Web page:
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Reflection | Rotterdam

REFLECTION ON ROTTERDAM

photo by Joris Stolwijk
 

by daan schneider

As Joris Stolwijk’s photoseries shows, Rotterdam is proud of its icons. In 1940, German bombs ripped the city’s beating heart out, resulting in a need for fast post-war construction. The sight of cranes and the sound of pile drivers became part of the city’s essence, and its center became a playground for eccentric architecture. Seemingly anything was allowed; strange designs that would undoubtedly be deemed too subversive for any other Dutch city center raised no protests  in Rotterdam.

But something has changed nowadays. Not so much the city’s incessant construction plans  – many ambitious projects are now underway, among which the soon-to-be tallest building of the Netherlands – but rather its inhabitants’ laissez-faire attitude towards the municipality’s construction plans. Just as Rotterdam is transforming, from Amsterdam’s ugly little sister into an internationally recognized and attractive hotspot, some locals express concerns that this trend threatens the very livability of the city center, which is now supposed to be at its highest since… well, ever.

There’s the Markthal, for instance: a building that looks interesting enough from the outside, but houses an unsightly hotchpotch of overpriced ‘authentic’ foodstands targeting the yuppies  and driving small business owners away from  the area. Or the new art collection storage facility for Museum Boijmans van Beuningen, an eye-catching Anish Kapoor-like blob sure to attract hordes of selfie takers in the future. Rotterdammers have expressed concerns about the building’s ‘autistic’ and anti-social design, as well as its location in Museum Park. They’re afraid it might disturb the park’s ability  to connect the surrounding areas to each other. Last year the city organised a referendum about its plans to demolish social housing, following widespread criticism that demolition was intended to make the city center more appealing for high-income buyers.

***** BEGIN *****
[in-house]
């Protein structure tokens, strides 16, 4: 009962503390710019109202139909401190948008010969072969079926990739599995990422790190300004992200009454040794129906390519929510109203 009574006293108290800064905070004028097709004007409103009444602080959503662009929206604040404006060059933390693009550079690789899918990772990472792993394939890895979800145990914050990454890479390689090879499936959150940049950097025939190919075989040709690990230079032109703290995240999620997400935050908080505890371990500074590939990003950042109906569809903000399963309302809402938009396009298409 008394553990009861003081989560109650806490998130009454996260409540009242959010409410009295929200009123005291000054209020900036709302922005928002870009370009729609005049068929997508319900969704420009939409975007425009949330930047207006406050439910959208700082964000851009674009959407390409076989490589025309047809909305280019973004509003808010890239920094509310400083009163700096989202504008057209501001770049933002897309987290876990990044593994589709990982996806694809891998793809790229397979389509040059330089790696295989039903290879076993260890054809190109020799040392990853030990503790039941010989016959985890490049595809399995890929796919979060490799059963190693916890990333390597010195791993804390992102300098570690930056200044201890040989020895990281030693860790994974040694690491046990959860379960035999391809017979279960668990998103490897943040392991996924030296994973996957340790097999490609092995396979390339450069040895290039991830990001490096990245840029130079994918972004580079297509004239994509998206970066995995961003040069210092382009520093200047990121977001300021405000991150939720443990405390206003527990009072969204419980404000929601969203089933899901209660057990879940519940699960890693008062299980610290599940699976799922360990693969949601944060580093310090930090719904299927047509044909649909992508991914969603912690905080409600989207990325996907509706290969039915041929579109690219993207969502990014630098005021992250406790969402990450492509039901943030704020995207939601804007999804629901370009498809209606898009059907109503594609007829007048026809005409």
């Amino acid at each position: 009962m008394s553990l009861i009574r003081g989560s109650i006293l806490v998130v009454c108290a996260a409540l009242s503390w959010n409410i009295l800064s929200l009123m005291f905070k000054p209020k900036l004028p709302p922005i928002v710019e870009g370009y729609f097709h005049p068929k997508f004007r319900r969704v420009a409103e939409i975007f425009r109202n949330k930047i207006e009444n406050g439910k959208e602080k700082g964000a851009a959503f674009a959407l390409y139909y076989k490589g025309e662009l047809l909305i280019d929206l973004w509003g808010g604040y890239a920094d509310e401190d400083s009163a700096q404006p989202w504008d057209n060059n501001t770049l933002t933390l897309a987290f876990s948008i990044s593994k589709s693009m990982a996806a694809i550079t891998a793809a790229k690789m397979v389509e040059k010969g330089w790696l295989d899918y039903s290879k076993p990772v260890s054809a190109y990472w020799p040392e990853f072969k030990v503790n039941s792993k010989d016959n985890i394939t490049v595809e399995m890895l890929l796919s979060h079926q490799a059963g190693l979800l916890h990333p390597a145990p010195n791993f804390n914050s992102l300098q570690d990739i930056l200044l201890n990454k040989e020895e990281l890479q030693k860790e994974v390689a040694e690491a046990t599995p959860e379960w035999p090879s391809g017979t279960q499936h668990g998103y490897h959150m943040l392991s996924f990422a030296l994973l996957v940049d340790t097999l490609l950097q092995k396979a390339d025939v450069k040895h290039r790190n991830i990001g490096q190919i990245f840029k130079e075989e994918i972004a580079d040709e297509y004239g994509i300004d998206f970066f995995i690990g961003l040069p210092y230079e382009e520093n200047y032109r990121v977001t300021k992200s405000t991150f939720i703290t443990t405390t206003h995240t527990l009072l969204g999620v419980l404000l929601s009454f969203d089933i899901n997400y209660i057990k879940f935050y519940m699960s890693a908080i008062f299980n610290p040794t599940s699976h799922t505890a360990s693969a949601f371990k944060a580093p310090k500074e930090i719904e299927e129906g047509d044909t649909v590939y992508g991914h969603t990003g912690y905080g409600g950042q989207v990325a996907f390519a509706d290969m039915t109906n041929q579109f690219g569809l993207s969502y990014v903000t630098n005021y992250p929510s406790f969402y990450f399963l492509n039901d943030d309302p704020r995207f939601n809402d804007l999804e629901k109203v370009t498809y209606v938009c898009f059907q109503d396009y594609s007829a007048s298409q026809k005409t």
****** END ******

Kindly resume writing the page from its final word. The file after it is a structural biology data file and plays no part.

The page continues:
The list goes on. Rotterdam appears afraid of losing itself in its recent popular upsurge, at once excited and terrified of becoming more like Amsterdam. Concerned citizens are speaking out, but this trend seems inevitable.

VIEW THE ROTTERDAM PHOTOSERIES BELOW